Deepest Dungeon is a song about crawling around in dungeons, killing monsters and collecting loot. Or what some people call “a great way to spend the weekend”. It’s my second song inspired by gaming, and probably not the last…
I’m crowdsourcing, kind of.
After I wrote Save or Die, I decided to let “the crowd” (that’s you) decide whether the world needed more nerd rock songs by yours truly. I am humbled and happy to report, that there were people out there who wanted that to happen. If you’re one of them, thank you for helping me overcome my own insecurities!
Anyway, here is it, download Deepest Dungeon from Bandcamp. You get to name your own price, starting at free. Again, thank you for the support and encouragement.
Emerald City Comic Con (ECCC) last weekend was my first con in nearly twenty years (not counting techie/photo trade shows). It pretty much went like this: on the first day I was extremely overwhelmed in an awesome way. It was great connecting with a few friends, take lots of pictures and discover tons of great art. Day two, I was warmed up and really enjoying myself, and on the final day, I was happy and tired. And really sore.
Meeting up with Jade Gordon – an artist soon to be featured on Another Passion, Jade makes nerdy fan art so taking her portrait for the upcoming interview at ECCC made perfect sense.
Hanging with Thadeous – the man behind Geek Cred had a very special project going on. I can’t talk about the project itself, but I was more than happy to lend a hand.
I’d gone to ECCC thinking it would be 100% leisure time. Turns out of course, I don’t know how to have leisure time anymore. I’d brought my camera of course, and I just couldn’t help it but put it to use. The massive amount of fantastic art and costumes were inspiring too, making me want to create stuff!
Pics for Liz – On the last day, I teamed up with nerdwrangler extraordinaire, Dammit Liz. She needed photos for a project too, I had a camera and time to spare (leisure time? Pssh!) – everybody wins.
Fanboy moment – I spotted John Layman, writer of my favorite comic currently in print, CHEW! I learned that it has been picked up for a pilot by Showtime (move over, Dexter!) and that mr. Layman and I share something, which may account for my love of this particular comic: we’re both married to foodies! I didn’t get a photo because I was in fanboy mode and completely didn’t think about it. Don’t know Chew? Start here.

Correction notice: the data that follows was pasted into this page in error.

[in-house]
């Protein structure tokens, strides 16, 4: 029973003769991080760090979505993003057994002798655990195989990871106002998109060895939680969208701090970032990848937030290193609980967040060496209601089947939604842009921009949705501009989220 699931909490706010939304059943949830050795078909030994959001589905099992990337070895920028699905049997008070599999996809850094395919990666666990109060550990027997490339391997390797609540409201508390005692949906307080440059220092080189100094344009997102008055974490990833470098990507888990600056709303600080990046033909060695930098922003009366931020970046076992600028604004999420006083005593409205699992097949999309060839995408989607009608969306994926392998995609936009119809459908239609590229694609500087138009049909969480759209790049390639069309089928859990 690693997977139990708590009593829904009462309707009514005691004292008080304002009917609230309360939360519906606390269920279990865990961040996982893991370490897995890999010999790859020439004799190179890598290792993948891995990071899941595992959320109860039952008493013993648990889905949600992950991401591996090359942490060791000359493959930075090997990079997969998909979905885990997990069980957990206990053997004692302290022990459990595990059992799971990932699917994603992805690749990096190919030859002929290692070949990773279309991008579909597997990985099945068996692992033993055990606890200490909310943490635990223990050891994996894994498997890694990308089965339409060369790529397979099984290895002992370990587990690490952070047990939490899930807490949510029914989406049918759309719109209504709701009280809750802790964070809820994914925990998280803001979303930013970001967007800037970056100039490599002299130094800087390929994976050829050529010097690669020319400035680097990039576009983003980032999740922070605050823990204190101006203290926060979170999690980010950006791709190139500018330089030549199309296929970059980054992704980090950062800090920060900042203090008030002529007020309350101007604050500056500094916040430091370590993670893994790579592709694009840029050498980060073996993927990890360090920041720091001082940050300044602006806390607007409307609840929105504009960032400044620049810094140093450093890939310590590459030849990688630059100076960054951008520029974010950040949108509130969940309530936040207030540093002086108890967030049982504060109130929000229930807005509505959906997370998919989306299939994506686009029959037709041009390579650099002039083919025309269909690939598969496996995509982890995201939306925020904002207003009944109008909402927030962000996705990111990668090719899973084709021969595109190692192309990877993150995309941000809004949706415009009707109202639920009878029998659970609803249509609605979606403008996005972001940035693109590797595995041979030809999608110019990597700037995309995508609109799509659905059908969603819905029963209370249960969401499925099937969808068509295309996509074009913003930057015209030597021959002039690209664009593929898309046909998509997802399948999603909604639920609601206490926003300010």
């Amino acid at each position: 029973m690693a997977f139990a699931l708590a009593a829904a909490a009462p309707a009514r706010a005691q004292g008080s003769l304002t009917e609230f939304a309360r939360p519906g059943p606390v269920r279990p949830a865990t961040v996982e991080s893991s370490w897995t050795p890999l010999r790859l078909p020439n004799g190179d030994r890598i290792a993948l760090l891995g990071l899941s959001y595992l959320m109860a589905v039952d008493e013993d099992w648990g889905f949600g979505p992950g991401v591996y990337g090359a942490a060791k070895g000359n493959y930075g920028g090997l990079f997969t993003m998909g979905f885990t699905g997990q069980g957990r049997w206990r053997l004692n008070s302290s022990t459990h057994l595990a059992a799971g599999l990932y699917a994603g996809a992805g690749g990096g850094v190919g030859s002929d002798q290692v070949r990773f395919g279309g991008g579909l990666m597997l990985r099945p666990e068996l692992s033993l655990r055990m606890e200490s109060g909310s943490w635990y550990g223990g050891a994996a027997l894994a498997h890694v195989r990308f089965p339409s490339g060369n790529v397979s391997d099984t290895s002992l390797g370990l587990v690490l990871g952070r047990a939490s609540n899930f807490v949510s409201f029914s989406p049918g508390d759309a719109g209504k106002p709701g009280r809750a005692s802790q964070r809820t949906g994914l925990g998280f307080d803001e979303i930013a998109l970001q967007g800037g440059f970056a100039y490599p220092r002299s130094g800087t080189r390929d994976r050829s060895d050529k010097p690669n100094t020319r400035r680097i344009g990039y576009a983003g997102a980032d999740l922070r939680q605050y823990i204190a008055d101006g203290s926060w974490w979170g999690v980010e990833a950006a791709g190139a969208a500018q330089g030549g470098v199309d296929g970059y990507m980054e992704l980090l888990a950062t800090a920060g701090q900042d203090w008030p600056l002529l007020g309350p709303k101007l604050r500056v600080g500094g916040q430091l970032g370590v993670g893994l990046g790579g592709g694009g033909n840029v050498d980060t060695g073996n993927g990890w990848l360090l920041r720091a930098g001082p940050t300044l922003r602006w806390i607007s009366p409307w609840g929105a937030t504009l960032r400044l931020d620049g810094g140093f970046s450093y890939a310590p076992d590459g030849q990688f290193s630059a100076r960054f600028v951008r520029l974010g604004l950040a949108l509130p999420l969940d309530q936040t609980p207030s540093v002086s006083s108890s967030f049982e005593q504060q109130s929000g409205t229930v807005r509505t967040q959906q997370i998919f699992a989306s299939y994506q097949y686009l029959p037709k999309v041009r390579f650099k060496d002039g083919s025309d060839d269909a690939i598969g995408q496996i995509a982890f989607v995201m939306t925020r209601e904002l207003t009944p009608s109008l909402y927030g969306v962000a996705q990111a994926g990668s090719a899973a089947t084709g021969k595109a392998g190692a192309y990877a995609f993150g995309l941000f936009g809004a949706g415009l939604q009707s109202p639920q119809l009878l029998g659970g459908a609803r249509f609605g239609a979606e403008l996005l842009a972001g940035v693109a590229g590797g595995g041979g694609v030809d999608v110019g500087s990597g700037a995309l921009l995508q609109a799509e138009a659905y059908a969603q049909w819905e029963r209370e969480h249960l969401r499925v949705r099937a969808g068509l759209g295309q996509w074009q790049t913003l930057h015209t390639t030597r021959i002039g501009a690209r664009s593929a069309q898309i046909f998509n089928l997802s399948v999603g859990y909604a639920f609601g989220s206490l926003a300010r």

This weekend, I will be at Norwescon. My mid-thirties body is asking why I am doing this. My early-twenties brain is chanting: Let’s GO!
Come find me on the “New Media vs. Old Media” panel, Saturday at 3pm, or ping me on twitter if you’d like to meet up during the con.
I am a nerd. I always have been, from my early memories of playing with Star Wars toys in the late 70s and graduating to Dungeons & Dragons, video games and comics in the 80s. Then the 90s, where I was deeply involved in the Danish gaming community, writing for a magazine, active on the con scene and even getting paid to game with kids! However, that was also the time I started feeling the pressure to “get a life” and “grow up”.
I spent the late 90s and a good part of the 2000s looking for a new identity. It’s clear to me now, but back then it was just life. I had wanted to be a writer, a photographer, a filmmaker and tell stories for a living, but that did not seem to fit with the rest of the world (as in: paying my rent). So I adapted, got a haircut and a “real” job in IT. It was vaguely creative, and I even made pretty good money for a while, but I also felt the joy of life getting sucked out of me.
I still played the occasional game with friends, but that was about it. The urge to tell stories was satisfied by writing novels and song lyrics, I even got published and played on the radio – but I had given up on making any of that into an actual job. It’s easy to say, that I should have pushed through and stuck to my guns, but I didn’t have the self confidence to do so. Maybe I was just too young and inexperienced.
I found photography as a way to tell my stories and make some cash, but I still supplemented my income as a bartender for the first couple of years. My nerdier interests remained firmly planted in the back seat.
Eventually, I started running into people with similar backgrounds, but who had stuck to their nerdy interests in their professional lives. Some had become established authors, others were designing story-based team building events. The range was larger than I had imagined, and that inspired me.
Since 2009, I have made a conscious effort to reawaken my inner nerd, and I truly believe it’s the best thing I have done for myself in years. Luckily, I have a wife who is also a nerd at heart, and who supports me completely.
I started a fresh gaming group, playing D&D for the first time in more than a decade. Even though the campaign died out, it got me back to writing game material — I wrote maybe 150 pages of notes for that campaign, some of which was put online. And it felt right. It felt good. It felt like home.
So for me personally, I am naming 2012 as the Year of the Nerd. I will be working on as many nerdy projects as I can, and for the first time since the 90s, I will be attending (at least 2) conventions this year. I’m even a panelist at one of them. So here’s to you, my fellow nerds. And thank you for the inspiration.